German wasp, European wasp / Yellow jacket (Eng.), Duitse wespe (Afr.)
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These black-and-yellow wasps are an alien invasive species in the Western Cape, South Africa. They build paper nests in trees, crevices of buildings, against outside walls, but mostly underground. They are attracted to sweet substances and carrion which they take to the nests to feed the young larvae. Colonies can contain up to several thousand individuals.
Stings are unpleasant and the effects vary from person to person. Initially it can burn for some time and then followed by an irritating itch.
Distinctive black-and-yellow wasps. Looks similar to Polistes dominula, but has black antennae.
Can be a pest on stonefruits and grapes. They take fruit particles back to nests to feed young larvae. Threaten honeybees as they also ambush bees and take them back to nests to feed young larvae.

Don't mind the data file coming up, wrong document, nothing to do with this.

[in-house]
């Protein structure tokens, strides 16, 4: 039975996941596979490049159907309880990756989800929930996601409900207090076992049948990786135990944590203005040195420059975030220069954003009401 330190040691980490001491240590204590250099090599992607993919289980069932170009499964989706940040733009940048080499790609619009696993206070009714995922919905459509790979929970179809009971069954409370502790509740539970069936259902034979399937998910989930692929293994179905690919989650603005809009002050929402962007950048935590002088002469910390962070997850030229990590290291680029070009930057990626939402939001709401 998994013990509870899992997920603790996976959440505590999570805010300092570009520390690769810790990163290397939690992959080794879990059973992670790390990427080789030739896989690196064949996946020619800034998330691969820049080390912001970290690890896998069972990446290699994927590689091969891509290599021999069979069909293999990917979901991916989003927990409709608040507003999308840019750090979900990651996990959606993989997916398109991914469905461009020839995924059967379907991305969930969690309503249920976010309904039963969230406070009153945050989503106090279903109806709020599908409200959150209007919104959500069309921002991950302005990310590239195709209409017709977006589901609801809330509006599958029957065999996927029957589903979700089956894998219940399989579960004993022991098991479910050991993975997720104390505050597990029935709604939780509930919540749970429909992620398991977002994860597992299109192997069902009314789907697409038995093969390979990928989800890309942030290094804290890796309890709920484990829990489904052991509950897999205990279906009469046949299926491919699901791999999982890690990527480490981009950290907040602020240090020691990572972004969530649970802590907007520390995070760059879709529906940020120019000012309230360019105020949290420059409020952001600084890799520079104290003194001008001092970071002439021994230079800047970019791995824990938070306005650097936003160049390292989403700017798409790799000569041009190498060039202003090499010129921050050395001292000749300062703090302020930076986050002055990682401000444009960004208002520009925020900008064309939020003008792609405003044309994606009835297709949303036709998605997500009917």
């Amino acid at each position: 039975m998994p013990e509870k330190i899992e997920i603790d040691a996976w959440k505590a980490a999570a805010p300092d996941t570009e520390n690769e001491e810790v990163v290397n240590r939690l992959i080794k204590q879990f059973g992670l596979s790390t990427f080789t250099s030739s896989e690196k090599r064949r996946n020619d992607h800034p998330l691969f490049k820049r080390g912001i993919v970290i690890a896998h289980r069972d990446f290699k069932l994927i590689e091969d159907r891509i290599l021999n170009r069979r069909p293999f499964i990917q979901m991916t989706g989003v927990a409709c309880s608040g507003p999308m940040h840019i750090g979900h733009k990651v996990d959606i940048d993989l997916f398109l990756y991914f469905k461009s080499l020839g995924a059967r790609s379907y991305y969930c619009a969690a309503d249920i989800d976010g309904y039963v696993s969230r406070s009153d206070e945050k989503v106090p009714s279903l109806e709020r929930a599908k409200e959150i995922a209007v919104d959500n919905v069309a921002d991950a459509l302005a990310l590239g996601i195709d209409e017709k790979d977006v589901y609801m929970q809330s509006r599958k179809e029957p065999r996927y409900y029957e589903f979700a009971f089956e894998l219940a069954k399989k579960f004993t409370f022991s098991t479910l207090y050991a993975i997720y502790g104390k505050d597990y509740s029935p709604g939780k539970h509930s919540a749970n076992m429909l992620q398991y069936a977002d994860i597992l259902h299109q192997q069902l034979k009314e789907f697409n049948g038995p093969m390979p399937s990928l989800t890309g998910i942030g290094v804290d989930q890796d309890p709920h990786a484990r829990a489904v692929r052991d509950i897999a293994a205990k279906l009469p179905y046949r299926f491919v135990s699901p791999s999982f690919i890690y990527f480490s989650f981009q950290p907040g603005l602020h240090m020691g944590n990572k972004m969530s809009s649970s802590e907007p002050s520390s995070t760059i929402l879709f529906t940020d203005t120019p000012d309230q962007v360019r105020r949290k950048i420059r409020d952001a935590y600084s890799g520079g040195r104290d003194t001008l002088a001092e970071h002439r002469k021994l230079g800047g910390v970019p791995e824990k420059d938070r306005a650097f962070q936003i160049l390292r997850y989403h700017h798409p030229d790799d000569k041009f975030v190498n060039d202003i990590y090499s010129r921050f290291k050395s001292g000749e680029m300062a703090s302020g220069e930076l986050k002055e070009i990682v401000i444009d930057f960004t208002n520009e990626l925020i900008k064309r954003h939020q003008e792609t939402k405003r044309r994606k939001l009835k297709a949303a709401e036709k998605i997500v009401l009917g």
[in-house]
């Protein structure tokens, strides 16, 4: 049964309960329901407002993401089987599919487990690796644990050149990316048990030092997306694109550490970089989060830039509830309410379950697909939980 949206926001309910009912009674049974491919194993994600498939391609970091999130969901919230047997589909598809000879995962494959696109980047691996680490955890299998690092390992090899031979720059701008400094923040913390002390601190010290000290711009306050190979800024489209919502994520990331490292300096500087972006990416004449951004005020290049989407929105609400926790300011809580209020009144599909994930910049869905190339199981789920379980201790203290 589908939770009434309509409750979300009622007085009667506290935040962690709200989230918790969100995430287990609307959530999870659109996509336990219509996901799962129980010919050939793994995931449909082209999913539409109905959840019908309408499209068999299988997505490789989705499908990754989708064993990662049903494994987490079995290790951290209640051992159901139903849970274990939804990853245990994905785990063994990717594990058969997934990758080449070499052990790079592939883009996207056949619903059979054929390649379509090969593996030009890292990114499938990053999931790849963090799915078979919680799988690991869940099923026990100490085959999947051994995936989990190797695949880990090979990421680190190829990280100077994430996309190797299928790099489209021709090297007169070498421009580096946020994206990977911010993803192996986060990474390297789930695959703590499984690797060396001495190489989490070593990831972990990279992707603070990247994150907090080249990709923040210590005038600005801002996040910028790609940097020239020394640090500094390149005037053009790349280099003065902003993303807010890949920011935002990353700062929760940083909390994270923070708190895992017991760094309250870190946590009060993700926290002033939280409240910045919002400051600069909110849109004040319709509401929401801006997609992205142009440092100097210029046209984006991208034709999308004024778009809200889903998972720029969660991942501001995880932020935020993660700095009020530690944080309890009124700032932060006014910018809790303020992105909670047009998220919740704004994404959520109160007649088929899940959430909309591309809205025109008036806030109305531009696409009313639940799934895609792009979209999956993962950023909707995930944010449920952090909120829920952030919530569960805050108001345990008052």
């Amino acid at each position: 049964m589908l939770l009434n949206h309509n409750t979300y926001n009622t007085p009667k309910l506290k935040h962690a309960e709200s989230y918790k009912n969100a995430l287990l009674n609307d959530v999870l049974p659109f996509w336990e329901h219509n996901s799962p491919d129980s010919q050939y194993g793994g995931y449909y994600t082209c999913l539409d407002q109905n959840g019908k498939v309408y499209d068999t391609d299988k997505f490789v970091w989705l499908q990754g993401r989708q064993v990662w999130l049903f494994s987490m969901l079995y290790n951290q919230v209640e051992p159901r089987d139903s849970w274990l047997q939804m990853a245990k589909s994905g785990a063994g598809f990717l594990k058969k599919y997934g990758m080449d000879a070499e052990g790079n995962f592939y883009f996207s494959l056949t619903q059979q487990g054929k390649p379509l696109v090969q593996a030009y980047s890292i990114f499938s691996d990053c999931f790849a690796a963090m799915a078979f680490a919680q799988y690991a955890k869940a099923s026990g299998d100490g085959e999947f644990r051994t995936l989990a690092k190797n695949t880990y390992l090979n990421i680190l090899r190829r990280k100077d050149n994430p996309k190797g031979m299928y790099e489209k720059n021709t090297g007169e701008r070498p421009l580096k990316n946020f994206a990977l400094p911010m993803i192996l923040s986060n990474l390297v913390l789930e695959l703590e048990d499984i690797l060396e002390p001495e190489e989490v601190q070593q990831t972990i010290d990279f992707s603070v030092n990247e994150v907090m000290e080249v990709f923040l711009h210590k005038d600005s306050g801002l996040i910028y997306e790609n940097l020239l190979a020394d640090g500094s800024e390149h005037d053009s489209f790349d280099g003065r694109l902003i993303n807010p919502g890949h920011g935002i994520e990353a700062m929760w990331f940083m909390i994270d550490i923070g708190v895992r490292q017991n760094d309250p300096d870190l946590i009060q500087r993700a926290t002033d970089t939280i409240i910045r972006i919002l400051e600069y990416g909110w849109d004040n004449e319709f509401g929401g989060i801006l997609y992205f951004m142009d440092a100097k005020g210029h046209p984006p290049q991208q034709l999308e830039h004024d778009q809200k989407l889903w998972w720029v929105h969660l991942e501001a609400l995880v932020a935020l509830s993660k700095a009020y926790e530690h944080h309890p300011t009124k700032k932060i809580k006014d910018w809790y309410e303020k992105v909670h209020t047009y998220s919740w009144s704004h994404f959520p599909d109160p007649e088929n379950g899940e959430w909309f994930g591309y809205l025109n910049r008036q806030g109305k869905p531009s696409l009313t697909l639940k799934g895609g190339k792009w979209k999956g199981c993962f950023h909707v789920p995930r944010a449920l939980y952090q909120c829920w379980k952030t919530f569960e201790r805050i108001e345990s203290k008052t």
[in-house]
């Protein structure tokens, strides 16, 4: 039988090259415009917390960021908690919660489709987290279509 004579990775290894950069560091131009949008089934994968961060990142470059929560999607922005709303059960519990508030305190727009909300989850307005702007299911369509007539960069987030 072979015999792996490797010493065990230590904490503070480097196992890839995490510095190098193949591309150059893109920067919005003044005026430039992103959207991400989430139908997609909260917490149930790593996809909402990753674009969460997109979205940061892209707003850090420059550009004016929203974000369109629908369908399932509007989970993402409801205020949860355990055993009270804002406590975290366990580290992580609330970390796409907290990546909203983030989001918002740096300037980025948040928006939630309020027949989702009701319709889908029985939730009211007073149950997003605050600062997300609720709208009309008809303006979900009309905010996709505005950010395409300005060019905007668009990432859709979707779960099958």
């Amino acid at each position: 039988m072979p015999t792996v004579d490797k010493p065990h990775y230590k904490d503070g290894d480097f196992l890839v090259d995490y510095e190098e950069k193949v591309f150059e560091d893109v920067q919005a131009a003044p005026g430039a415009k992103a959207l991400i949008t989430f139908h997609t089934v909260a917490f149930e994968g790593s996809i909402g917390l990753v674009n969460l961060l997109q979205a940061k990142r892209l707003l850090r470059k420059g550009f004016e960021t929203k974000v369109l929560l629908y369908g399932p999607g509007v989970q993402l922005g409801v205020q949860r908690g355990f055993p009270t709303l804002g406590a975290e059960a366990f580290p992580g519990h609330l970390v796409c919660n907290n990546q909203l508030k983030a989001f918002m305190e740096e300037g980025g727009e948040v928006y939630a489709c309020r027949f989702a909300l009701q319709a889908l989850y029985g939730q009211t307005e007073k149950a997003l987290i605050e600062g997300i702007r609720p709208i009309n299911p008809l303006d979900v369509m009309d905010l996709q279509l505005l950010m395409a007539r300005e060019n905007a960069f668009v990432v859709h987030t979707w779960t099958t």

Native to Europe, North Africa and temperate Asia. Introduced into the Western Cape of South Africa with invasive status. Otherwise is widespread across Europe, America, and Oceania.
No natural predators have been discovered. This could also be due to the aposematic colouration of these wasps. The black-and-yellow colours are warning colours telling predators that they are unpalatable.
A can of Doom (indicating Flying insects) can be used to kill the colony. However, the treatment will depend on the nest site (trees, crevices, underground, etc.) and estimated size of the nest. Clothing is important when dealing with these wasps - bee suits can be used, but they can sting through it. Therefore, it will be ideal to rather wear thick clothes underneath the bee suit. Make sure there is no way for them to get inside your suit. When nests are found in the ground, you can treat them with diesel and set it on fire. As it burns you can use a spade and open the nest. Remove the paper nests are burn it all to ashes. Afterwards you can fill up with ground.